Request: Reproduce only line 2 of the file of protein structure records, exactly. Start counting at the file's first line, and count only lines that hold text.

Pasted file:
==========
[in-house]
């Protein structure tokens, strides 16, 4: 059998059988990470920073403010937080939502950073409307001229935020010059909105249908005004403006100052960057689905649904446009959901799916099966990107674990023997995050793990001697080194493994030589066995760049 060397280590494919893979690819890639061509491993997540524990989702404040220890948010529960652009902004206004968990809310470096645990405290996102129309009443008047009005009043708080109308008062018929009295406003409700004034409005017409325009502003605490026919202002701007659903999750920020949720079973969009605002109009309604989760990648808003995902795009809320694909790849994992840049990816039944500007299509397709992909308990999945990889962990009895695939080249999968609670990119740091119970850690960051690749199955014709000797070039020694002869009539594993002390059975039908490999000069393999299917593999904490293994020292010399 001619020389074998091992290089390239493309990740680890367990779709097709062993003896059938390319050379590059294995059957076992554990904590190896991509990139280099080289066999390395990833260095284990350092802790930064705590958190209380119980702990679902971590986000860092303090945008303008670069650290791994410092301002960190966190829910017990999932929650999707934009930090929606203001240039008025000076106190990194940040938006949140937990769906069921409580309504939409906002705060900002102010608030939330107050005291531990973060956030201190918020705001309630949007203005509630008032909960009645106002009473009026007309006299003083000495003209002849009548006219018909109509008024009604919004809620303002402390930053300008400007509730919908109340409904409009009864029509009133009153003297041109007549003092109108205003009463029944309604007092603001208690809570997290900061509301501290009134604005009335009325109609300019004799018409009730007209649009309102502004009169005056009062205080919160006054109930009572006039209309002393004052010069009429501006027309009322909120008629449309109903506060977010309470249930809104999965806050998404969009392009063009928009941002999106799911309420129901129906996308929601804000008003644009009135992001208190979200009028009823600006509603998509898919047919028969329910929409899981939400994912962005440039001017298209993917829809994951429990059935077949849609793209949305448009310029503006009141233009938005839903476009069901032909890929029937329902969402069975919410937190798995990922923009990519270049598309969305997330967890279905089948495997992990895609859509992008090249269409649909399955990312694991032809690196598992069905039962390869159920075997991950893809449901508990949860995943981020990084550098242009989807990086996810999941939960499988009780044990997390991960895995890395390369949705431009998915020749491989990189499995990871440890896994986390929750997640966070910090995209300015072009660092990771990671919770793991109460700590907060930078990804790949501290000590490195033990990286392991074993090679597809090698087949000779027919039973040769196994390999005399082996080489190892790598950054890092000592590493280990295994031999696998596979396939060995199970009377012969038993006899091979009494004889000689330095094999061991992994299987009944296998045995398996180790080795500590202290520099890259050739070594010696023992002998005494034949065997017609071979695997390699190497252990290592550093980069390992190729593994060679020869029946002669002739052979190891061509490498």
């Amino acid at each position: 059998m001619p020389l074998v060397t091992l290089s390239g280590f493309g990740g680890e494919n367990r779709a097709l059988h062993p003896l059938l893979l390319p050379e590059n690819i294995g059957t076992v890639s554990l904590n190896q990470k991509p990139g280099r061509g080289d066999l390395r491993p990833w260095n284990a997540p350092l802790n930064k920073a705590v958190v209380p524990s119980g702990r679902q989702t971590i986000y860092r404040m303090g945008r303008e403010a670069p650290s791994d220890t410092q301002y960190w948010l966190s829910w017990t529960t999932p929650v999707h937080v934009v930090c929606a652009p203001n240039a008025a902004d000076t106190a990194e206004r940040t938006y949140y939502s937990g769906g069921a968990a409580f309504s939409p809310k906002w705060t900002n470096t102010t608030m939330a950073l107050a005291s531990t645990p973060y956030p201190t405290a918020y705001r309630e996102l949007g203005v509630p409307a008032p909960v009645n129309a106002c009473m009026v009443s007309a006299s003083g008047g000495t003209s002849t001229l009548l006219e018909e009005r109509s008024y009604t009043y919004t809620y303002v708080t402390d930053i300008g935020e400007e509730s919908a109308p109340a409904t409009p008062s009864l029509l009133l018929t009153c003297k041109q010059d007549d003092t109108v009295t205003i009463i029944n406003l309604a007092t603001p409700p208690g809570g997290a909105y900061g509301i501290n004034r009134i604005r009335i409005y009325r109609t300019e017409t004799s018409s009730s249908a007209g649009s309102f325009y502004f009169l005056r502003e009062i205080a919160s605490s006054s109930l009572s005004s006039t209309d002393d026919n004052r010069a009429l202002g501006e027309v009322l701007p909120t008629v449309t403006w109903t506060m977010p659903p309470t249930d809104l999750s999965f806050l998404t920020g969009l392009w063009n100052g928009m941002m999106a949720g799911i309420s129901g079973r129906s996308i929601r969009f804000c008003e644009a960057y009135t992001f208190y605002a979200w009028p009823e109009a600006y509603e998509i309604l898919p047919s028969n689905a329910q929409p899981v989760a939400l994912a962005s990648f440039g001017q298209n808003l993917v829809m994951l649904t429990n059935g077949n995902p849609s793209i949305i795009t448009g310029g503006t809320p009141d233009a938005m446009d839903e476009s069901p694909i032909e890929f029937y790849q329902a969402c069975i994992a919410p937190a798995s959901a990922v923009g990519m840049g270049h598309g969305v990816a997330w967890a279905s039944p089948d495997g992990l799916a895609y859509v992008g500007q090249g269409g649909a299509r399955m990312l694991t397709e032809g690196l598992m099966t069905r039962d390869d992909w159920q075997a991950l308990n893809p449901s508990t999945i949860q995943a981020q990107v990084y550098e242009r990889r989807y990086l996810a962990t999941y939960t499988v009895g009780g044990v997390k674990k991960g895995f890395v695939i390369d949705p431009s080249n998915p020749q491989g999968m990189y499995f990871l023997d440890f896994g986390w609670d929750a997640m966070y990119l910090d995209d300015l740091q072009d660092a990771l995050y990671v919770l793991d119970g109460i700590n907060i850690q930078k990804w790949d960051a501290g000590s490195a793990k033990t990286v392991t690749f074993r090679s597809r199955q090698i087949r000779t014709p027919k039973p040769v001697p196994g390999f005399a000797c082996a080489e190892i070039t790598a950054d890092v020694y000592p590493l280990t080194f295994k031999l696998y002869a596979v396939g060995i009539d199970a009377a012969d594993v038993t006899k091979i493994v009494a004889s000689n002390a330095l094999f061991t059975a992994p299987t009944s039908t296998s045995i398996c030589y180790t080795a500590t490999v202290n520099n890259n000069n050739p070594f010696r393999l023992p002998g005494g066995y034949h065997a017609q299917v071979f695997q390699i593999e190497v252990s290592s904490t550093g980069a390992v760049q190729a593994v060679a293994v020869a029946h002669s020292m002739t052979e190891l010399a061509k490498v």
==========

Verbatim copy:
């Protein structure tokens, strides 16, 4: 059998059988990470920073403010937080939502950073409307001229935020010059909105249908005004403006100052960057689905649904446009959901799916099966990107674990023997995050793990001697080194493994030589066995760049 060397280590494919893979690819890639061509491993997540524990989702404040220890948010529960652009902004206004968990809310470096645990405290996102129309009443008047009005009043708080109308008062018929009295406003409700004034409005017409325009502003605490026919202002701007659903999750920020949720079973969009605002109009309604989760990648808003995902795009809320694909790849994992840049990816039944500007299509397709992909308990999945990889962990009895695939080249999968609670990119740091119970850690960051690749199955014709000797070039020694002869009539594993002390059975039908490999000069393999299917593999904490293994020292010399 001619020389074998091992290089390239493309990740680890367990779709097709062993003896059938390319050379590059294995059957076992554990904590190896991509990139280099080289066999390395990833260095284990350092802790930064705590958190209380119980702990679902971590986000860092303090945008303008670069650290791994410092301002960190966190829910017990999932929650999707934009930090929606203001240039008025000076106190990194940040938006949140937990769906069921409580309504939409906002705060900002102010608030939330107050005291531990973060956030201190918020705001309630949007203005509630008032909960009645106002009473009026007309006299003083000495003209002849009548006219018909109509008024009604919004809620303002402390930053300008400007509730919908109340409904409009009864029509009133009153003297041109007549003092109108205003009463029944309604007092603001208690809570997290900061509301501290009134604005009335009325109609300019004799018409009730007209649009309102502004009169005056009062205080919160006054109930009572006039209309002393004052010069009429501006027309009322909120008629449309109903506060977010309470249930809104999965806050998404969009392009063009928009941002999106799911309420129901129906996308929601804000008003644009009135992001208190979200009028009823600006509603998509898919047919028969329910929409899981939400994912962005440039001017298209993917829809994951429990059935077949849609793209949305448009310029503006009141233009938005839903476009069901032909890929029937329902969402069975919410937190798995990922923009990519270049598309969305997330967890279905089948495997992990895609859509992008090249269409649909399955990312694991032809690196598992069905039962390869159920075997991950893809449901508990949860995943981020990084550098242009989807990086996810999941939960499988009780044990997390991960895995890395390369949705431009998915020749491989990189499995990871440890896994986390929750997640966070910090995209300015072009660092990771990671919770793991109460700590907060930078990804790949501290000590490195033990990286392991074993090679597809090698087949000779027919039973040769196994390999005399082996080489190892790598950054890092000592590493280990295994031999696998596979396939060995199970009377012969038993006899091979009494004889000689330095094999061991992994299987009944296998045995398996180790080795500590202290520099890259050739070594010696023992002998005494034949065997017609071979695997390699190497252990290592550093980069390992190729593994060679020869029946002669002739052979190891061509490498």